One of the benefits of living in Alaska is the abundant wildlife. Moose and caribou are common in the Interior, and both supply a significant portion of the protein consumed by many Alaskan families. This fall, we were fortunate to have two separate donations of ungulate organs as an aide to our human anatomy unit--two moose hearts, a caribou heart, and a moose kidney.
Last week, Mr. Mitchell dissected a moose heart and the kidney in front of the class to begin the anatomy unit. The goal was to give students some direct experience with the heart as a model for our study of the circulatory system. (See last week's post for some pictures.) This week, Mr. Mitchell's daughter Amy, a teacher candidate at UAF, dissected a second moose heart and a caribou heart while the students asked questions and documented the process with iPads and their own cameras.
Once the hearts were dissected, the students used Drawing box to create circulatory system diagrams and Keynote to collect the images (along with images they found online) to create reports on the circulatory system.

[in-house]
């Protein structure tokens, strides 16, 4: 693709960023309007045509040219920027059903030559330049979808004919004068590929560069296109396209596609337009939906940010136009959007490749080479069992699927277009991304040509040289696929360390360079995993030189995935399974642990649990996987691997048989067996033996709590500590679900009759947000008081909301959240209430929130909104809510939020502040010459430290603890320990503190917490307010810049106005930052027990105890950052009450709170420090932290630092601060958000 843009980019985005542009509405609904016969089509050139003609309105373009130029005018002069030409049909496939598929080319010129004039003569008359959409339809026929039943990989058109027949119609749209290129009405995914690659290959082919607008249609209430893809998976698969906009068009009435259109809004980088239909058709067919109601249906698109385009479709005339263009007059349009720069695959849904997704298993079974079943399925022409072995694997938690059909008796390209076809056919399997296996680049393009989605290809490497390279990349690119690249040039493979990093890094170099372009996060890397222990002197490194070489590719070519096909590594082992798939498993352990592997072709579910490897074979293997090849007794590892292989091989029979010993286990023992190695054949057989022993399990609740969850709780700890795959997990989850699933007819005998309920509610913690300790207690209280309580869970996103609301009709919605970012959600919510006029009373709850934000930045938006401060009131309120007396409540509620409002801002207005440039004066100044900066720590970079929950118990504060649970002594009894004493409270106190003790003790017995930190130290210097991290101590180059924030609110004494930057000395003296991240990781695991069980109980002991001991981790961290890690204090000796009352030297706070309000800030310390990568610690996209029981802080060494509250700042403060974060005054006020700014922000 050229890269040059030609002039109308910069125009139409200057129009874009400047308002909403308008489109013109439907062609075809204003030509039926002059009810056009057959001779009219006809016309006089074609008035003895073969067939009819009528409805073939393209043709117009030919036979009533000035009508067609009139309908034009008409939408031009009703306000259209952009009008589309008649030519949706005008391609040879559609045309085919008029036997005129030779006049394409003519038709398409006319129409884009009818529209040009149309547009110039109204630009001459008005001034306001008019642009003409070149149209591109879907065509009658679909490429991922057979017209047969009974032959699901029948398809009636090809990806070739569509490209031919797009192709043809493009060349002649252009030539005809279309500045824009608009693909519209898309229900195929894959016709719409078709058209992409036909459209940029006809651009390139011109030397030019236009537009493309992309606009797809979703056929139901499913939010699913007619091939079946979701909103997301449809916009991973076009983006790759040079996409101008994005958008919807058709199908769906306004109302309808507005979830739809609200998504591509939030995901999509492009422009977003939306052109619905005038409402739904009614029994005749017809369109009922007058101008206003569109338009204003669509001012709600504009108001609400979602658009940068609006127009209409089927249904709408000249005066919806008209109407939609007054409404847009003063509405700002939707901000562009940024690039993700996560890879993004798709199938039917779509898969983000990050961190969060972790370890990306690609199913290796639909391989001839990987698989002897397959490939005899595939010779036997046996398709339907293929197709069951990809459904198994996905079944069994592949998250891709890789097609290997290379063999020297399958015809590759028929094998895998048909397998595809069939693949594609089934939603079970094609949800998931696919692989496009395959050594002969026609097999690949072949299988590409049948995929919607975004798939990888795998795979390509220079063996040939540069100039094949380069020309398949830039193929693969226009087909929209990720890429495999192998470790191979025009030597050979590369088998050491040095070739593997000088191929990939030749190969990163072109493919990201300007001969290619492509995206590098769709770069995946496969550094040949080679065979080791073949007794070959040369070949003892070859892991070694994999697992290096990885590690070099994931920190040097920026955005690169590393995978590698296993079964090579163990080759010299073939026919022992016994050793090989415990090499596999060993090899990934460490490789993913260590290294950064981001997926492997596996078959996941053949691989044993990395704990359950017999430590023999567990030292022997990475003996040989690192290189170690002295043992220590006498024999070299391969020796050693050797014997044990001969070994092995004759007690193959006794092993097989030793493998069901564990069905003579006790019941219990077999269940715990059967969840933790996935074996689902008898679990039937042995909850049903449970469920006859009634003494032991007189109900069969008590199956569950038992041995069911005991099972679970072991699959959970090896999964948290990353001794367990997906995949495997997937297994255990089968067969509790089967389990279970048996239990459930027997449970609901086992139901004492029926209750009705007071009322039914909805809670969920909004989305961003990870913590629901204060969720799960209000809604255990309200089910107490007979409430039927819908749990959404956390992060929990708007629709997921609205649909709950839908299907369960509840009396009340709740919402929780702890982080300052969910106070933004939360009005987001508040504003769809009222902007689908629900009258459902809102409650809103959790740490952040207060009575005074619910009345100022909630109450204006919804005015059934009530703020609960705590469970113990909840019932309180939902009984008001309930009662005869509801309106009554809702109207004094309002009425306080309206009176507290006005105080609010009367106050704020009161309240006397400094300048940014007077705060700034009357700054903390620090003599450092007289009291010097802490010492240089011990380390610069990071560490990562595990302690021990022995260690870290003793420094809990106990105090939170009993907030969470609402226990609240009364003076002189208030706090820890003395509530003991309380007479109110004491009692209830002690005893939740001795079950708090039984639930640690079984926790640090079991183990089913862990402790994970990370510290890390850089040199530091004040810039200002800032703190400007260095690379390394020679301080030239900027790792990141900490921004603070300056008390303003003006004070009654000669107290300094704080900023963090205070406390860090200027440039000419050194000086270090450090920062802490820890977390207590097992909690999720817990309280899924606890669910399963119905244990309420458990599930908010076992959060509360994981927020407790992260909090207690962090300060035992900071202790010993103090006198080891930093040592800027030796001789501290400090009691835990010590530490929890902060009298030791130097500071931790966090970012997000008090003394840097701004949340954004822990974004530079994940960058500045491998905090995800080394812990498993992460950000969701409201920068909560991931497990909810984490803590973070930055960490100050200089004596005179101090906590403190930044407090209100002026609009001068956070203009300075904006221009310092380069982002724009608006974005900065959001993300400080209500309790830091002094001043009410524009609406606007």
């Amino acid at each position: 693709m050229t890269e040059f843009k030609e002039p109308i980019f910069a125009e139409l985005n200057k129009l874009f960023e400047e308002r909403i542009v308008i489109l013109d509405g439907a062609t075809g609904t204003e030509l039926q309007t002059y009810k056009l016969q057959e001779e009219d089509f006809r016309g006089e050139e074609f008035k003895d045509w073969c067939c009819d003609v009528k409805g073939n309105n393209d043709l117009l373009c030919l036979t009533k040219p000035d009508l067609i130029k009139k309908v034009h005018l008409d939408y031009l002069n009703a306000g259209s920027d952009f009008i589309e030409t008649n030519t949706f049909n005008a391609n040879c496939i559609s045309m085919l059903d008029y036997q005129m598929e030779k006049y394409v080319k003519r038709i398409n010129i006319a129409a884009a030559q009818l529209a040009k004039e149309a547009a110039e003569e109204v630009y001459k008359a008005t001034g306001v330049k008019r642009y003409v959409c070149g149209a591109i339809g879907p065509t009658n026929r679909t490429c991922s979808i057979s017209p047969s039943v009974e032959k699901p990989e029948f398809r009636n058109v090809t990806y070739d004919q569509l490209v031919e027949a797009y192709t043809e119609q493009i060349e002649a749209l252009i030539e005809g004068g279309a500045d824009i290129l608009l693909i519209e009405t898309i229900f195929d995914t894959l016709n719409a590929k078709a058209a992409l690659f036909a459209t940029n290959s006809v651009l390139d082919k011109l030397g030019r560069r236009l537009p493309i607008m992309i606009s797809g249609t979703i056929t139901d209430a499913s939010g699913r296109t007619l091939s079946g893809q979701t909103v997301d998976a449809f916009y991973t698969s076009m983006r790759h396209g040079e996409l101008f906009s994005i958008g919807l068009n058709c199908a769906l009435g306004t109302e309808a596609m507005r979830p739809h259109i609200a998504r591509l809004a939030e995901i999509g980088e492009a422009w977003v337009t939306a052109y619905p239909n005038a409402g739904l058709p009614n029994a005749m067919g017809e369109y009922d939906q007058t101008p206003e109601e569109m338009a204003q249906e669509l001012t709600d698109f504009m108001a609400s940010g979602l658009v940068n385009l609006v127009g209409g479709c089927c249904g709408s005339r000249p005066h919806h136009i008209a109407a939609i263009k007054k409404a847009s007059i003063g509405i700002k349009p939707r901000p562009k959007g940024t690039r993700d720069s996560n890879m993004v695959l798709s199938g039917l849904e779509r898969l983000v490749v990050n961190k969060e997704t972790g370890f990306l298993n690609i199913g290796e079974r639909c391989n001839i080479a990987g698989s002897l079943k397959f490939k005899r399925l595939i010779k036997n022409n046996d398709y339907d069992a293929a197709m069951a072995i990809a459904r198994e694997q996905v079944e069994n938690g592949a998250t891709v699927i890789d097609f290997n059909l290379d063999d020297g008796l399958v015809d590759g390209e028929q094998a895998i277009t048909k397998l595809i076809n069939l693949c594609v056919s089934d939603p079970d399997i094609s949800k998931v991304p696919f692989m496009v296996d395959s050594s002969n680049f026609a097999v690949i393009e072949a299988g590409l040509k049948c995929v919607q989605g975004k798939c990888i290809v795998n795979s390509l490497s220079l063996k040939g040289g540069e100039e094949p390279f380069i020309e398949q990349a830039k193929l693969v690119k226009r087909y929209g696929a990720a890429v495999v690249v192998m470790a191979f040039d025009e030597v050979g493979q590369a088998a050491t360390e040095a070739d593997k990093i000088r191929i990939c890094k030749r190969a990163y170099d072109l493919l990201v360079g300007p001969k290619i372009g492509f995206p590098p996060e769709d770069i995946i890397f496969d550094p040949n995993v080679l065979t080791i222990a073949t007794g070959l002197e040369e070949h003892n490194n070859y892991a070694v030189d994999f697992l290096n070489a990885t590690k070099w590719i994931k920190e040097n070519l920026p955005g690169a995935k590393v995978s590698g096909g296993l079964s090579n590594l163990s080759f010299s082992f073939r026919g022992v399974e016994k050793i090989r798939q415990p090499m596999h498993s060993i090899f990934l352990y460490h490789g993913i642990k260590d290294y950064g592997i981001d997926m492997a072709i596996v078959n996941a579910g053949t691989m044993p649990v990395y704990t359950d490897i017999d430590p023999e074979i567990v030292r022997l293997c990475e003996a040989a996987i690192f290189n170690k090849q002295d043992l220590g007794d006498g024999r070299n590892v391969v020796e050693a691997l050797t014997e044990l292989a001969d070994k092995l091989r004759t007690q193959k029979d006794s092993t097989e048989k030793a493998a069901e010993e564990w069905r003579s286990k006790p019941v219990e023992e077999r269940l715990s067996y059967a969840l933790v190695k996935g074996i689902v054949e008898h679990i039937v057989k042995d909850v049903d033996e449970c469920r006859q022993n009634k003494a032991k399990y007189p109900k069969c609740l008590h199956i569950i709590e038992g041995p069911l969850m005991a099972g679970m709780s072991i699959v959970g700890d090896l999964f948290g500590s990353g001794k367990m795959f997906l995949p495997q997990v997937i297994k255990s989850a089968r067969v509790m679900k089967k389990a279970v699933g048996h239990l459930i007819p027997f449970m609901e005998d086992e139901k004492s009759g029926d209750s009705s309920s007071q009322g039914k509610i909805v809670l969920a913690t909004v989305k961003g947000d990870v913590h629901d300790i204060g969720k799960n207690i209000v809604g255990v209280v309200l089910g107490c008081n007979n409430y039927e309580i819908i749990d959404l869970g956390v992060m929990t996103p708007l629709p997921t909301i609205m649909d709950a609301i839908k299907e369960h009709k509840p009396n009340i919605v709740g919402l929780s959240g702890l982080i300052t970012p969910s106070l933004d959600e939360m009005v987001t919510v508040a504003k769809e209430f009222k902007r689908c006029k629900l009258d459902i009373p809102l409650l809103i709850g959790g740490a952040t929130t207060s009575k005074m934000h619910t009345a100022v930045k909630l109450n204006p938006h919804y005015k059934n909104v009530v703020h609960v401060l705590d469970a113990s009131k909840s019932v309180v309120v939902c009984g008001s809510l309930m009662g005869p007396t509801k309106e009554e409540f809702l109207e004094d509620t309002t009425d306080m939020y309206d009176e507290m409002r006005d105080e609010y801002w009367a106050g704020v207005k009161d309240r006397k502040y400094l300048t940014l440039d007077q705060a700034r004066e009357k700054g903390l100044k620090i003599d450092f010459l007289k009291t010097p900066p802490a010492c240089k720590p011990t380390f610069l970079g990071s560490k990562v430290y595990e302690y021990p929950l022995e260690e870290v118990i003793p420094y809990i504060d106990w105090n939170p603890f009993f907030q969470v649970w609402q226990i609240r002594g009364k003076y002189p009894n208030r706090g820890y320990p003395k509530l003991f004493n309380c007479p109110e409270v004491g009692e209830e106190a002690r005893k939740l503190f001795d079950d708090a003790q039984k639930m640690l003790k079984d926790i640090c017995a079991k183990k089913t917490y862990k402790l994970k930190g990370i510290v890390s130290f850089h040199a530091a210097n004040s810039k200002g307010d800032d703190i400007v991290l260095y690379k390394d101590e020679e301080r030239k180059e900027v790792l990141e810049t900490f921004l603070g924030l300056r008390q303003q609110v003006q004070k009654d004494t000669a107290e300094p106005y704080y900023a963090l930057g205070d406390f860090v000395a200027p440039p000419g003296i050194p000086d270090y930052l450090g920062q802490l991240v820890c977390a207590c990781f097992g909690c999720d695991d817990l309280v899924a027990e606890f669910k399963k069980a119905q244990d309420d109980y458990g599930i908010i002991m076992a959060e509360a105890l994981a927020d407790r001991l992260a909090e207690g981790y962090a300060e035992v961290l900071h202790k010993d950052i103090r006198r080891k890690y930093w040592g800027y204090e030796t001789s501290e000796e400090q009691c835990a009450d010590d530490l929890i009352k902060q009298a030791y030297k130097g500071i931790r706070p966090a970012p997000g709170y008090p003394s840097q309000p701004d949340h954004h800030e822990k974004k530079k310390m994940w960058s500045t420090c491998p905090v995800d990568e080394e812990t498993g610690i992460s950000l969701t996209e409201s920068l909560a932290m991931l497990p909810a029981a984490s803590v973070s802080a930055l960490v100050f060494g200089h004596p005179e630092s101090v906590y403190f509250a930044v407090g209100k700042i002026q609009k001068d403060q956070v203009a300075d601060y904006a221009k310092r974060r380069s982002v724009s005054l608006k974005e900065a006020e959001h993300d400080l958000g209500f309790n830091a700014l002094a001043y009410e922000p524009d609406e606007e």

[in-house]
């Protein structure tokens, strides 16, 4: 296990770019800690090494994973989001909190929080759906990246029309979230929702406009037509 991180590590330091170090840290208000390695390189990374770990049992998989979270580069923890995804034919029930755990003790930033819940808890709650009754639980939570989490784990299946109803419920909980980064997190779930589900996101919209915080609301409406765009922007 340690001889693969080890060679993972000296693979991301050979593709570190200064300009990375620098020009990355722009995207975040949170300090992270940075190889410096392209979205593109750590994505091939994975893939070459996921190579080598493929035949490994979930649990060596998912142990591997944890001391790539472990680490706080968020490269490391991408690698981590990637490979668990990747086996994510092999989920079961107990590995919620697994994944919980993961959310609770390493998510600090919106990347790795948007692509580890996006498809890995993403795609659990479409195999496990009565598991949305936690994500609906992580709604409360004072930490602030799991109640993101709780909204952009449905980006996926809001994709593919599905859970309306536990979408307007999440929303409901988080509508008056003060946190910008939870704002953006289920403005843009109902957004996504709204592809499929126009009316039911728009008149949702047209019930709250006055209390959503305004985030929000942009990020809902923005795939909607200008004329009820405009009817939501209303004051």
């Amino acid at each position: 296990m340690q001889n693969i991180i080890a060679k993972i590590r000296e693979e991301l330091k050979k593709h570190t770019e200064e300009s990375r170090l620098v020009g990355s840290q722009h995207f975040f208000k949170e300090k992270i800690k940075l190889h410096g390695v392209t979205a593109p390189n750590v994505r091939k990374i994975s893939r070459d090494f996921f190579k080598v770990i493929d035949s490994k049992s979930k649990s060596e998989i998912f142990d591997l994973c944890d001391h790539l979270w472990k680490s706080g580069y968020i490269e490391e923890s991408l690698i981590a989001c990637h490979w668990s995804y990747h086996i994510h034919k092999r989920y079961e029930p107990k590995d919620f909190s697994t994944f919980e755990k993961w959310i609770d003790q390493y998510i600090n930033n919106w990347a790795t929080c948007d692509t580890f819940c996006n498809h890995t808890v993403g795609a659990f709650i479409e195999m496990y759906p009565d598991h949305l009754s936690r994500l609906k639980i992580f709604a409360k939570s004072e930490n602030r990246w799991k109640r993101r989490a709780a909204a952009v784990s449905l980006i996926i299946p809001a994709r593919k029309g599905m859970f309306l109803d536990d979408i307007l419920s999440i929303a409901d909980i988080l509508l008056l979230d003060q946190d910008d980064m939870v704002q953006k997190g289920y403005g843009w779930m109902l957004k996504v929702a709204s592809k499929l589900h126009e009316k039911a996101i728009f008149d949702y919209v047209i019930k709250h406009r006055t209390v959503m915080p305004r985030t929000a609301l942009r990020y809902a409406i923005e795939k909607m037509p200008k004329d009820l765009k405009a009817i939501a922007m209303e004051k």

There were several iPads involved in the dissection. Ms. Mitchell used the excellent Visual Body app to project interactive 3D views of the circulatory system and the heart as an introduction. Her notes were kept on a second iPad at her station. A third iPad was used to project the dissection onto the class screen via the Apple TV, and a fourth streamed the event to a class at another school using FaceTime. Students also used iPads and their own devices to take videos or still shots, some of which may their way into their Keynote presentations.
We'll try to post a few of the Keynote reports at a later date.